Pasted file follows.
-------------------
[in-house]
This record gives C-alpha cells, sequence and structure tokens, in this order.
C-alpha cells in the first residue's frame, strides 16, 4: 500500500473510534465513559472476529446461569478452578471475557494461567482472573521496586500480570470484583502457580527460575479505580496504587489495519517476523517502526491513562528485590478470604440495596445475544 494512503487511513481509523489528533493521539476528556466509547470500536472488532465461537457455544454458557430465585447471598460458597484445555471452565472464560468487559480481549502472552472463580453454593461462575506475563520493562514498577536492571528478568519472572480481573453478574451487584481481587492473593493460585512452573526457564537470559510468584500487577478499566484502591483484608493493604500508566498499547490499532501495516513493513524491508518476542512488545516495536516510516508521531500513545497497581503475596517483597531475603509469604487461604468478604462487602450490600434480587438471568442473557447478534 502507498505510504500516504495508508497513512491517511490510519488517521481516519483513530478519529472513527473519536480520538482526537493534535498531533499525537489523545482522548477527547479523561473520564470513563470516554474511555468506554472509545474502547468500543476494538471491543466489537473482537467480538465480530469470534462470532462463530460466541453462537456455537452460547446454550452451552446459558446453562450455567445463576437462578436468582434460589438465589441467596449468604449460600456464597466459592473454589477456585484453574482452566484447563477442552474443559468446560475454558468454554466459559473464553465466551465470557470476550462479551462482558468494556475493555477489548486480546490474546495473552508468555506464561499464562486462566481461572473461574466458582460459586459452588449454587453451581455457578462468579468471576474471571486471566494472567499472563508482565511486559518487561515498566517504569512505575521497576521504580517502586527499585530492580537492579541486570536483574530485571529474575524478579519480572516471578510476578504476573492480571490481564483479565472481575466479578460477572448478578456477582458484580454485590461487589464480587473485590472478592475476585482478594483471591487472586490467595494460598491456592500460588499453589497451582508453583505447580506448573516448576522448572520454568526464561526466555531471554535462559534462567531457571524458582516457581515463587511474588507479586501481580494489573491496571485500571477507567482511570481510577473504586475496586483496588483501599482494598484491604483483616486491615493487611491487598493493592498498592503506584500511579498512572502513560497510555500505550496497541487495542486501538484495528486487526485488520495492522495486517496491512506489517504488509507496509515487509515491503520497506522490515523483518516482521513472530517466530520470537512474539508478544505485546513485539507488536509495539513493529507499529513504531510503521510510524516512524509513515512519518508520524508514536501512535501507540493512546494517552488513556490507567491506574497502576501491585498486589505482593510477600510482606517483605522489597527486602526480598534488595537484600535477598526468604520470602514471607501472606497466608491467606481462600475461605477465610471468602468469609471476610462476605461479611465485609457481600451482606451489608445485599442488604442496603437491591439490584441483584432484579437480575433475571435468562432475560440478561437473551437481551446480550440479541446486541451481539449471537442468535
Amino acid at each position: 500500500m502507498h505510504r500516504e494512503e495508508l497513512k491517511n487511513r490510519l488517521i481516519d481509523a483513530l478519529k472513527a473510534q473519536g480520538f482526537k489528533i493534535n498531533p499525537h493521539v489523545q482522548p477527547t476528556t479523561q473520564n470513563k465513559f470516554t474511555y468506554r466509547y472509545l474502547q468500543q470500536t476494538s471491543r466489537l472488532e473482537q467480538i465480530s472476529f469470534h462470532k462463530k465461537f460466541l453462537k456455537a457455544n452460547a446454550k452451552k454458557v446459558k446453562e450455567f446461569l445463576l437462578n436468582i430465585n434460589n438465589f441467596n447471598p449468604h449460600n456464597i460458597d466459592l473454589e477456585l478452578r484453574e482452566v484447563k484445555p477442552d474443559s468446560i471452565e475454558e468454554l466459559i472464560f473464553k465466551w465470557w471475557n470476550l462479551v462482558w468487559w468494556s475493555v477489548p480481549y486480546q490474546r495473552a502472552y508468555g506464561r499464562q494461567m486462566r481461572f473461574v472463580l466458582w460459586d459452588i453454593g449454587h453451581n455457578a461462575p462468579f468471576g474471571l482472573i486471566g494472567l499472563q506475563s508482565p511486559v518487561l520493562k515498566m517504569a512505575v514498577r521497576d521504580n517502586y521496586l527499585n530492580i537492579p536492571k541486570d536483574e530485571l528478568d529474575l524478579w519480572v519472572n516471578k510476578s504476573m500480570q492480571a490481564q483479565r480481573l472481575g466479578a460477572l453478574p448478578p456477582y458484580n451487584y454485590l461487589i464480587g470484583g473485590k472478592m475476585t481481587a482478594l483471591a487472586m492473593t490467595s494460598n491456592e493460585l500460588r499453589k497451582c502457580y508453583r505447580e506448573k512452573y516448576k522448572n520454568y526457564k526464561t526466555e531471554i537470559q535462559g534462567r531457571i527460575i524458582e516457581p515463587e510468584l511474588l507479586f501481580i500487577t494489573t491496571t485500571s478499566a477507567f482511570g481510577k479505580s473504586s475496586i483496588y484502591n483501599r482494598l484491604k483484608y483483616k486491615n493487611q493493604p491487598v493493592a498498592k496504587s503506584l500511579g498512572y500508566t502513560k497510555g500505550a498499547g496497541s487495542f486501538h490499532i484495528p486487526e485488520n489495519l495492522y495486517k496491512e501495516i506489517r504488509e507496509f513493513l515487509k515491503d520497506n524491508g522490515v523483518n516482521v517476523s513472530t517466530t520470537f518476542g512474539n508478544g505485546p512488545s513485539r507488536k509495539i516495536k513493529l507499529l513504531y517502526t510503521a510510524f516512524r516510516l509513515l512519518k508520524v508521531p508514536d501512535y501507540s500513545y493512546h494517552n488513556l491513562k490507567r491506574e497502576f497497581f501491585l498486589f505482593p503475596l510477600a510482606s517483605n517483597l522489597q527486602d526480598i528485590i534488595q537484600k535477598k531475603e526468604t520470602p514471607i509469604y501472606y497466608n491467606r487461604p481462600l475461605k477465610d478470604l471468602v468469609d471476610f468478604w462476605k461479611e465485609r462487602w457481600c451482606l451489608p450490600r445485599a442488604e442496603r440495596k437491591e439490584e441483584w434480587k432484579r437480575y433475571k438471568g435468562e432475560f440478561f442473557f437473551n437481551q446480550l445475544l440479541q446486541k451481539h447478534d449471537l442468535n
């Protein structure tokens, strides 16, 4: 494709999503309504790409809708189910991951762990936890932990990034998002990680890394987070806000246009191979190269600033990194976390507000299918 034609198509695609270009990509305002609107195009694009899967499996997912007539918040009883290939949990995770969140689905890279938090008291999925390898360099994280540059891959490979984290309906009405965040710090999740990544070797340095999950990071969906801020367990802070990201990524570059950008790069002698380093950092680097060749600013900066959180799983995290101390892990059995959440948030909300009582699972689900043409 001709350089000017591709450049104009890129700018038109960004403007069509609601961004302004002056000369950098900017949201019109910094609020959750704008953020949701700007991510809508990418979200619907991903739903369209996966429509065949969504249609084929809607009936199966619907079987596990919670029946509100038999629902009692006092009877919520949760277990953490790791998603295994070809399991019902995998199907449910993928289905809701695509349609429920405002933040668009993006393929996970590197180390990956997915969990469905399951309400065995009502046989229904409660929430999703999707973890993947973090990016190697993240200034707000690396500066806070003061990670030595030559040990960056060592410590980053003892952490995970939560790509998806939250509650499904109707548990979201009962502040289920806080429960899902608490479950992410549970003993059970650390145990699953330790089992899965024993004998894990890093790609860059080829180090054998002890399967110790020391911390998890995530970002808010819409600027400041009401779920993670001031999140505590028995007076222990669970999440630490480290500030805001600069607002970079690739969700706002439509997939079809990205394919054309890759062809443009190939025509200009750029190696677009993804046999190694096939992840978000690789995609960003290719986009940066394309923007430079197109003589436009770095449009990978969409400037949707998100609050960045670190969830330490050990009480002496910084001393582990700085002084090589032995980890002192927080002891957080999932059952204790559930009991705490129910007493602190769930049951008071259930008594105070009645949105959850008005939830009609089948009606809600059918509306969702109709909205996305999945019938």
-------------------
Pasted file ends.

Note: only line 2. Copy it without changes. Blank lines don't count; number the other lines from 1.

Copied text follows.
This record gives C-alpha cells, sequence and structure tokens, in this order.